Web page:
Proposal could help improve station productivity

DISCUSSIONS about challenges graziers face from drought and threats posed by tree-clearing laws were top of the agenda when South West NRM chairperson Mark O’Brien met with Minister for Agricultural Industry Development and Fisheries Mark Furner during his recent visit to Charleville.

The meeting involved discussions about vegetation management, exclusion fences and Mr O’Brien’s proposal for a contingent liability loan scheme.

Mr O’Brien proposed in 2017 for the development of a scheme which would allow graziers who did not meet criteria to gain access to financial assistance to put exclusion fences up.

The contingent liability loan scheme, similar to a HECS loan, involves graziers repaying the interest-free fund once they earn a profit.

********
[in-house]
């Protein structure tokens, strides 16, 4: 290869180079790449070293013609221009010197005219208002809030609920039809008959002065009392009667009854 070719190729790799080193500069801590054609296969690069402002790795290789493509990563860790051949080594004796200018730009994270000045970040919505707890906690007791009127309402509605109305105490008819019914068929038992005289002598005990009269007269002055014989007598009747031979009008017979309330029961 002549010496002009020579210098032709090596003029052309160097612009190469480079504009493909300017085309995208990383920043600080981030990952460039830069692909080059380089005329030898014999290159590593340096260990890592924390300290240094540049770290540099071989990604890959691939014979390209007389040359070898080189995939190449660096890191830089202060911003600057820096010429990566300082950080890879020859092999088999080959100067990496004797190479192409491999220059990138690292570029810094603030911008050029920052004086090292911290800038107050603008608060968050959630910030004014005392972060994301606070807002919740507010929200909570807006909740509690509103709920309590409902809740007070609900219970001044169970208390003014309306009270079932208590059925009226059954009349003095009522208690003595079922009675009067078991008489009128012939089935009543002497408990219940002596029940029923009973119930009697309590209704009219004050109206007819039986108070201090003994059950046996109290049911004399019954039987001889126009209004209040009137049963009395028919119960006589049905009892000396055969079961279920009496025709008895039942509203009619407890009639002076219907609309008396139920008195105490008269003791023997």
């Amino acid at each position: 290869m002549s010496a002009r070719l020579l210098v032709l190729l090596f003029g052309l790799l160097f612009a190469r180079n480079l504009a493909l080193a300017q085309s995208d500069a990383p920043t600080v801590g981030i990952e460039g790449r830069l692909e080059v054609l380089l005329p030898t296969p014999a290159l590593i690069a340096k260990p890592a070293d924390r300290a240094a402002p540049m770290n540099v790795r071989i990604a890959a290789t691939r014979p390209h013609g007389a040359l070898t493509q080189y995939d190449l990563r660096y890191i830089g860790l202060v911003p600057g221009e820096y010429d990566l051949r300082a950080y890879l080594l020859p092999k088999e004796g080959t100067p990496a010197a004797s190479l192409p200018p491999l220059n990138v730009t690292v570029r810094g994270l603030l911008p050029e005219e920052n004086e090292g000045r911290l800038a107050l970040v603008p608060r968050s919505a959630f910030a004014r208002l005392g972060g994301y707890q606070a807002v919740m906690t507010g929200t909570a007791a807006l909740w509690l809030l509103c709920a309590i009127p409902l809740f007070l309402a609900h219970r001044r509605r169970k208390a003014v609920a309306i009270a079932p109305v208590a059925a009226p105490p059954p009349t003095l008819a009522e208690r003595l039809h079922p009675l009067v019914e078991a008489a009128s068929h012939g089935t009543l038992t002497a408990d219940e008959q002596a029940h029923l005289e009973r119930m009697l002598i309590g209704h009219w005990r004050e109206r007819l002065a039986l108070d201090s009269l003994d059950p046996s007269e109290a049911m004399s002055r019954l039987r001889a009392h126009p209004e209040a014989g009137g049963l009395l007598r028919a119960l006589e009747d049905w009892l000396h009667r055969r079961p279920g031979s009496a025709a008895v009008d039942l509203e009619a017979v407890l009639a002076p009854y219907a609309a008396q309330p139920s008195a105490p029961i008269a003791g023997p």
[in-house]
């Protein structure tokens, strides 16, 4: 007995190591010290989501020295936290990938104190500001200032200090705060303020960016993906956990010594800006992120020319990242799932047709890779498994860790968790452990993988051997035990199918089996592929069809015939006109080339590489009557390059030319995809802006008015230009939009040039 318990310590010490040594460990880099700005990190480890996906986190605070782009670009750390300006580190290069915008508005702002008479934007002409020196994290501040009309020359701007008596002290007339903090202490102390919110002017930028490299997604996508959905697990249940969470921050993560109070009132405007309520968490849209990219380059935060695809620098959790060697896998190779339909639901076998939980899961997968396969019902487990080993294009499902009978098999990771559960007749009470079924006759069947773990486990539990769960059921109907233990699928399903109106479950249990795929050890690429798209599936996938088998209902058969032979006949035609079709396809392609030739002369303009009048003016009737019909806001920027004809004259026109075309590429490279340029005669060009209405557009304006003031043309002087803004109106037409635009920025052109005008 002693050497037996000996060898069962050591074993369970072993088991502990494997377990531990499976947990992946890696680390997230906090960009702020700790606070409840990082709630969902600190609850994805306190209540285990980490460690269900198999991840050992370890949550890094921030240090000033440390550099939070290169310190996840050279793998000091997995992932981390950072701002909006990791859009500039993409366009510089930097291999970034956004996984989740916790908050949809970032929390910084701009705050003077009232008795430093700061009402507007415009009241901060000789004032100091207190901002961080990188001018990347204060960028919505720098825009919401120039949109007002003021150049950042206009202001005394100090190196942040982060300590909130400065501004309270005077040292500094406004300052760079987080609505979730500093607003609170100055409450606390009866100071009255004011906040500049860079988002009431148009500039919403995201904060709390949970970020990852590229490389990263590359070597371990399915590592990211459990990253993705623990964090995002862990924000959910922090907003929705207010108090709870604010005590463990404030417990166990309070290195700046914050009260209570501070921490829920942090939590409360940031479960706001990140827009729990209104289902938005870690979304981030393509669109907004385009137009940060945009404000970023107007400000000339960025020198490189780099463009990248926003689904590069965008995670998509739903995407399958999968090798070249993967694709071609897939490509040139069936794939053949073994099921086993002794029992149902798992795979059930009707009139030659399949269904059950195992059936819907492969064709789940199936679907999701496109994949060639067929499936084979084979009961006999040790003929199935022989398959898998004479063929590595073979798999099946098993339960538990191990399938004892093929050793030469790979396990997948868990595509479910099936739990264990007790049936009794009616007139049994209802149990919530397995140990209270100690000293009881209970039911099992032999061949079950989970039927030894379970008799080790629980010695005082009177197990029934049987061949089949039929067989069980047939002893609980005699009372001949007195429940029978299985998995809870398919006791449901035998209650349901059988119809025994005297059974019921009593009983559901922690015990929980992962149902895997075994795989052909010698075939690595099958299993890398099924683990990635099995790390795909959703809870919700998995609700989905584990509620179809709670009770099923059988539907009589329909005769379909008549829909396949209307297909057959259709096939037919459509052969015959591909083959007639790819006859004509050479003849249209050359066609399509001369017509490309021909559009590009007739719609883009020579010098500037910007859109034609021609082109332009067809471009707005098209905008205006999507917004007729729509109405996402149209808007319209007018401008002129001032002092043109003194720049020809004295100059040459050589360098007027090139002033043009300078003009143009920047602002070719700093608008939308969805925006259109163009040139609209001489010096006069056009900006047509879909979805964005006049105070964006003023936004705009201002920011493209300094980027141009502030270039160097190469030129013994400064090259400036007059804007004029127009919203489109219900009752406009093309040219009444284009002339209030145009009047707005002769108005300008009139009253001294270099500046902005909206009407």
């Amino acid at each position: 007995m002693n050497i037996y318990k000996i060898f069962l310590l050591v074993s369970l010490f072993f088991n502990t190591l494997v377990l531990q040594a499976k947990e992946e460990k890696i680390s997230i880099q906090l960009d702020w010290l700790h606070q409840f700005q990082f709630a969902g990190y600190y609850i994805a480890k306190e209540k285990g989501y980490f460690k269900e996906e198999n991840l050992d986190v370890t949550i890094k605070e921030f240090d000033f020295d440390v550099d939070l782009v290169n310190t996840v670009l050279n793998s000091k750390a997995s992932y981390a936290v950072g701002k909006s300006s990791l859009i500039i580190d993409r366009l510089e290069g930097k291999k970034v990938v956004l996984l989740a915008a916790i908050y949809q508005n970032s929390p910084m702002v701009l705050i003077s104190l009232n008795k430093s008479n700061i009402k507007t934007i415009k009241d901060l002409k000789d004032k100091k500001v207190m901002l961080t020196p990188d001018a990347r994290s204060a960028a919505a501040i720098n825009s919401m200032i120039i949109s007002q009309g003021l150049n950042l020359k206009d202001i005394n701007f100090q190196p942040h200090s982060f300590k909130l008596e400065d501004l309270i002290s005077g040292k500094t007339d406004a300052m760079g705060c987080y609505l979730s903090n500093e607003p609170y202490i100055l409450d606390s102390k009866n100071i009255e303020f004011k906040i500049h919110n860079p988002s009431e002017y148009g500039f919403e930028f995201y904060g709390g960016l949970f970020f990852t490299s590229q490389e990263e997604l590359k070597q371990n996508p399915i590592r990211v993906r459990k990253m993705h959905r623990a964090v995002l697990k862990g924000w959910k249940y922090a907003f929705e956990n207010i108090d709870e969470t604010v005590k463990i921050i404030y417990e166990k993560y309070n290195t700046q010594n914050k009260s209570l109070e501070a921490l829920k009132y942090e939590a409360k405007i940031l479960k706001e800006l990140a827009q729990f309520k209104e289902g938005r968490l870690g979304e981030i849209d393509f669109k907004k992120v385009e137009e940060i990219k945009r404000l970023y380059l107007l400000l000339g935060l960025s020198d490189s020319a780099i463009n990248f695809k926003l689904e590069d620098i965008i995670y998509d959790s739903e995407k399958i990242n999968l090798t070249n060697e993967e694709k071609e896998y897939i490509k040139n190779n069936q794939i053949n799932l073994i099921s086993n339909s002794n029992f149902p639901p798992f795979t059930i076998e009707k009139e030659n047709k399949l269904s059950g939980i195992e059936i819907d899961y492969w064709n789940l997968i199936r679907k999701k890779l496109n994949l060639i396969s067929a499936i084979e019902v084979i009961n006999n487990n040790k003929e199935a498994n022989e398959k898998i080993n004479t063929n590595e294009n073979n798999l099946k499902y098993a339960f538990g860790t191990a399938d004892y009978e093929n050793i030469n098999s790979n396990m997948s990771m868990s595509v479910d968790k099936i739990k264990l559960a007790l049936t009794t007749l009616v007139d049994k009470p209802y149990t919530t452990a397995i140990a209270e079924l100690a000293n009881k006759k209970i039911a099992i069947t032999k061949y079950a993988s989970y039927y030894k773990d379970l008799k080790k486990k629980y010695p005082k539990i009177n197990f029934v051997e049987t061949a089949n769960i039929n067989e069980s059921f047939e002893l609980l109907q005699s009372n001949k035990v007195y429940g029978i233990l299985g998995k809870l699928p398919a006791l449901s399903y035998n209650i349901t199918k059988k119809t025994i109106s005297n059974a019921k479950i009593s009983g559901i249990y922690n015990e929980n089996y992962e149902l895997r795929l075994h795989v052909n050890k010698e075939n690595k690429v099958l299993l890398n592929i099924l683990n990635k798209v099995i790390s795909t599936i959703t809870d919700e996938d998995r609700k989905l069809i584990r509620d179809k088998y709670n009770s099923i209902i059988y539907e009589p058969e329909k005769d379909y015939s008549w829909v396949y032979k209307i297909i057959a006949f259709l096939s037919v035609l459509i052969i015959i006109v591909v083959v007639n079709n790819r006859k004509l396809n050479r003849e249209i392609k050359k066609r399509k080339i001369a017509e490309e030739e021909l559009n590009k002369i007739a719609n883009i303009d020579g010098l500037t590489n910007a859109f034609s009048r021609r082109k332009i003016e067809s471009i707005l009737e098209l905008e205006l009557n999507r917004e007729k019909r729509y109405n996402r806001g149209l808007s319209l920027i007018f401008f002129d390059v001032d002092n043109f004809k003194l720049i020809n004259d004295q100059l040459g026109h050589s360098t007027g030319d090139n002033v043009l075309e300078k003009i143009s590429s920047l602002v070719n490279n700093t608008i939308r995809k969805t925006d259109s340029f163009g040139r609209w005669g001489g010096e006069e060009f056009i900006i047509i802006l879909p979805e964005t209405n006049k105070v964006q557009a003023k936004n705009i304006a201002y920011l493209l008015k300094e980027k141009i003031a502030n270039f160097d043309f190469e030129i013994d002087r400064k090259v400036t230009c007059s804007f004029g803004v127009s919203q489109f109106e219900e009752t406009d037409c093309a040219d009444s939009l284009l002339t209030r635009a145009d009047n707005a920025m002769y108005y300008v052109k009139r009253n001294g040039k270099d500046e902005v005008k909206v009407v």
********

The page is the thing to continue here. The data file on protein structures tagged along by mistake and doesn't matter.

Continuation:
“Fixed repayment schedules do not work with drought,” Mr O’Brien says.

“The Government can’t give out free money forever.

“Graziers need to be able to measure revenue and make a payment from that.”

Mr O’Brien says flexibility is a key priority for the proposed scheme to work effectively.

He says the Morven cluster has shown that exclusion fencing works for local communities, helping to grow the local economy and increased number of people residing in the town.

The scheme would focus on outlying properties who could not form clusters and the sheep and wool areas of Western Queensland.

During the meeting Mr Furner and Mr O’Brien also discussed vegetation management and its importance for South West Queensland businesses and communities.

Mr O’Brien says South West NRM wants the Government to be conscious of the fact that graziers in the South West Queensland region are the best environmentalists.

“All but a handful of graziers comply and consideration needs to be given for continued Mulga harvesting during drought,” Mr O’Brien says.




Prepared by Martin Volz, Media Officer,

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